The Borrowdale Valley is rich in craggy mountainous scenery, packed into just a few square miles. It is paradise for dogs with streams to charge through, plenty of mountains to climb and miles of paths to run along. There are three small settlements and a handful of other buildings scattered through the valley and it is always handy to know where you and your dog will be welcome after a walk. We have plenty of pet friendly cottages in the Lake District so it would be a shame if your dog couldn't come to the pub too!
The Lodore Falls Hotel must be the most recognisable building in the Borrowdale valley. It is situated near the edge of Derwentwater with an impressive craggy backdrop, and of course the famous waterfall. Whilst you can’t take your dog in the restaurant, the hotel is dog friendly and as long as your dog is not soaking wet or too muddy, you are welcome to go in the lounge.
Just down the road from the Lodore is the Borrowdale Hotel, an imposing slate building with a warm and welcoming interior. The comfortable lounge bar is dog friendly.
The Shepherd's Cafe at High Lodore Farm is a perfectly located mecca for climbers. The rather lovely spot at High Lodore is just beneath some of the most famous crags in Borrowdale, if not the entire Lake District. You will be greeted with cheap and cheerful food, pint mugs of tea and fabulous full English breakfasts. Most of the seating is outside but there is a small area of seating under cover. Dogs welcome throughout but to be kept on a lead as the tea garden is right on the road and the lawn is full of toys for children to play on.
Mary Mount is a relaxed establishment, the first as you enter Borrowdale. You can eat outside on the picnic benches or in the charming bar with your dog. A beautiful view of Derwentwater and Maiden Moor is virtually guaranteed. The menu is not extensive, but then it doesn’t need to be as all the dishes are well prepared and great value.
The recognisable tearoom just over the bridge in Grange has a beautiful tea garden right on the riverbank. Dogs are welcome in the garden. Just round the corner is the Grange Café that sells traditional snacks and sandwiches and you can sit outside with your dog. When the weather is less than kind you can sit under the veranda.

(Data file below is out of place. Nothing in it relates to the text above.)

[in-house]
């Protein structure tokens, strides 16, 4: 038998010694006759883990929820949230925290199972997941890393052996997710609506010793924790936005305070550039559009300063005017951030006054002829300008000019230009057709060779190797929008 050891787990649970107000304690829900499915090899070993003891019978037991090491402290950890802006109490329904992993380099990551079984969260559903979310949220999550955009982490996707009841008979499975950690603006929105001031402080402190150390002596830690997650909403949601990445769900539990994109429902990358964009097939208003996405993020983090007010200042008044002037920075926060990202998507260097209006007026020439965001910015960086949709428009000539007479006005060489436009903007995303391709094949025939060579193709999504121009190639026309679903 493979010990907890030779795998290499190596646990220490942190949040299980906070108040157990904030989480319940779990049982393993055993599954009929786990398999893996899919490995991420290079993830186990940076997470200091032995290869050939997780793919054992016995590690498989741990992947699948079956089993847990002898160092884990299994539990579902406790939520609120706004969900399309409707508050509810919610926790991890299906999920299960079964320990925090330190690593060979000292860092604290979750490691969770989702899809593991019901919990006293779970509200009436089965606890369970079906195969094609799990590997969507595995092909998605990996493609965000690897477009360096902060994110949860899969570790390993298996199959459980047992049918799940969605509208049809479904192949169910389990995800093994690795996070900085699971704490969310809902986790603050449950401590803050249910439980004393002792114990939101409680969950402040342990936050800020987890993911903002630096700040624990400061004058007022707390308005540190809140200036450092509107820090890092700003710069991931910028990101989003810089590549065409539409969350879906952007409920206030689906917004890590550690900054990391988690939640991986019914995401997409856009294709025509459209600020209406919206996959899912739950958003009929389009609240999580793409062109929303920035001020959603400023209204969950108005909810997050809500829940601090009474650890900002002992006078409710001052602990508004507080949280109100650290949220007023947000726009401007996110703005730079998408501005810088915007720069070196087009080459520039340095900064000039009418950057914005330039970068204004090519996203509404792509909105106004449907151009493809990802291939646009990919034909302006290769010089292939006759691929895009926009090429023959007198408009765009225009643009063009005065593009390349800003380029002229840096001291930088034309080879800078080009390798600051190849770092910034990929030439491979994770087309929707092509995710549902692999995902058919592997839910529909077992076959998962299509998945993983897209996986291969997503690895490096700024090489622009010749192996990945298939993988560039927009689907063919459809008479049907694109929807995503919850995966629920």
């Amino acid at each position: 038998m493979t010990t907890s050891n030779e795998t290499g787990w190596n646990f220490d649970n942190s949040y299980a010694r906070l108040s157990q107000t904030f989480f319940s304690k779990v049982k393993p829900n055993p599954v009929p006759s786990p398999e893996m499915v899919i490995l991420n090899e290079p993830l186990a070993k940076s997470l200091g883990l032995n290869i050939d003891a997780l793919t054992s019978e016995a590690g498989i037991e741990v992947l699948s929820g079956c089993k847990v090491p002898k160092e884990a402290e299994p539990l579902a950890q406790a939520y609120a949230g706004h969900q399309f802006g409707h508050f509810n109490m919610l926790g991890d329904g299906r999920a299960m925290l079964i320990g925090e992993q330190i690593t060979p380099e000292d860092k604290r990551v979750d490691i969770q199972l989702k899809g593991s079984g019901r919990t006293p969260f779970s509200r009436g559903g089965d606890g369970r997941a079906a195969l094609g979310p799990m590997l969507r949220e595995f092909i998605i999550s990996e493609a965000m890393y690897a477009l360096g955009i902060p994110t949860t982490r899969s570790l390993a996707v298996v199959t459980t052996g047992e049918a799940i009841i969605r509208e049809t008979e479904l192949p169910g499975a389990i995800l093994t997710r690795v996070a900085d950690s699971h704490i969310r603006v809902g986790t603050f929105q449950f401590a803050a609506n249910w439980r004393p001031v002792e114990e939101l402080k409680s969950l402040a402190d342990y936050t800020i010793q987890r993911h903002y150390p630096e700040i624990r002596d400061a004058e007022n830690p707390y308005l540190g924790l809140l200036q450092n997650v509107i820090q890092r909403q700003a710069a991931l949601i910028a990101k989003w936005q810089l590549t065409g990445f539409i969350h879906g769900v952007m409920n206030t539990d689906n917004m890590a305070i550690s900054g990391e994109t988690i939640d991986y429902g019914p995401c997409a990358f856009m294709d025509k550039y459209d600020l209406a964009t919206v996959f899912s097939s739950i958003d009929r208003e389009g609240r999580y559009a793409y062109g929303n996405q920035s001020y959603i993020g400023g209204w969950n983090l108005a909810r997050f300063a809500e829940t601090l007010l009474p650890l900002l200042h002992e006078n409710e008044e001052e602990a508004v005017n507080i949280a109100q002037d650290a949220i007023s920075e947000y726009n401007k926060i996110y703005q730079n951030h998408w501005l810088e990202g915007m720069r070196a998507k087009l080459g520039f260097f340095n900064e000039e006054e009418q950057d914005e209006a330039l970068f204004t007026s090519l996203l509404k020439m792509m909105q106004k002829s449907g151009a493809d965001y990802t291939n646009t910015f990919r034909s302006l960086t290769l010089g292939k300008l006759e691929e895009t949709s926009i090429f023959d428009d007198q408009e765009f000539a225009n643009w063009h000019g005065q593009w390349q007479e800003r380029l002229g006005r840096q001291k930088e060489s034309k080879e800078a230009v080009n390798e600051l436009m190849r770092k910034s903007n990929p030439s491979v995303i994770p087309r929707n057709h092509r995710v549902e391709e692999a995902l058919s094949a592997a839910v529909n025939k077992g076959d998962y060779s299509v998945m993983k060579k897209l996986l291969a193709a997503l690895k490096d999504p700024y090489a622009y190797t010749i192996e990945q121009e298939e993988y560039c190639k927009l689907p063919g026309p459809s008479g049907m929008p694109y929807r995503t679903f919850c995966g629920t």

Rosthwaite’s main hotel is the Scafell Hotel. It has a formal restaurant or the Riverside Bar. Both offer a Cumbrian menu of local game, trout, sausages and so on, but the Riverside also serves more prosaic burgers and chips.
Also in Rosthwaite and just next door to the Scafell Hotel is the Royal Oak Hotel, its eponymous oak right by the front door. Whilst the Royal Oak doesn’t serve lunch or dinner to non residents, it does serve a very memorable cream tea in the afternoon. Dogs are welcome in the bar and lounge.
The Flock-Inn is a pleasant little tearoom on a popular featuring local Herdwick lamb in stews and burgers. The homemade cakes are sublime, particularly the Borrowdale Teabread. There is also a shop within the tearoom where you can buy Herdwick wool, meat and decorative mugs. There is a large veranda with plenty of seats at the rear of the tearoom where you can sit with your dog.
The Youth Hostel at Longthwaite has probably the best value menu for miles. Cake and a hot drink for £2.50, picnic benches outside and a lovely riverside location. It is an overlooked gem for hungry walkers.
The Langstrath is a lovely old inn is very popular with walkers thanks to its plentiful outdoor seating and being situated on the famous Coast to Coast route. The lunch menu is aimed at hungry walkers with crusty baguettes, chunky soups with thick slices of bread and generous sharing platters. The Langstrath is dog friendly throughout but it’s handy to know that they close on a Monday.
Along the lane from the Langstrath Inn there is a small end terrace cottage where you can step into the porch to their serving counter inside. There is a high shelf packed full of second hand paperbacks, a fridge full of cold drinks and a counter top of homemade flapjacks, tray bakes and chocolate bars.
The busy start point for Scafell Pike, Great Gable and others is from the farm at the end of the valley road. An out-building on the farm has recently been converted to Jake’s Snack Shack. Although I haven’t managed to sample their menu yet, all reports sound good. There are plenty of picnic benches outside.
Now the slate mine at Honister is not really in Seatoller, but it is at the top of the pass from the village so for the purposes of this article, I am counting it as the terminating point of Borrowdale. The picnic benches are lovely and a fine spot to sit with your dog. On a sunny day you can enjoy being in the midst of the fine mountain landscape, scarred with the relics of the mining past. You can get a great big mug of tea from the serving hatch, dogs are allowed in the shop.
Of course Borrowdale is simply magical for a picnic. There are several boulders, patches of grass and tree stumps where I like to park myself for half an hour and enjoy the peace and tranquillity of the valley. My favourite spots include the riverbank at Stang Dub near Rosthwaite. There is also a fab little patch of grass downstream from Black Moss Pot in Langstrath. I also have a favourite boulder under Castle Crag but I am afraid dear reader, I am not sharing that with anyone!
You can pick up your picnic supplies from Keswick. We recommend:
Booths is a regional chain where you can pick up an eclectic selection of regional foods.
Brysons is the place to go for bread, Thomasons for a pie or cold cut of meat. The Keswick Cheese Deli is simply heaven. A huge array of cheese, shelves and shelves of chutney, savoury biscuits galore and a great choice of olives, pates and cured meats.
On Saturday, market day is the best place to pick up anything from a curry to potted shrimp.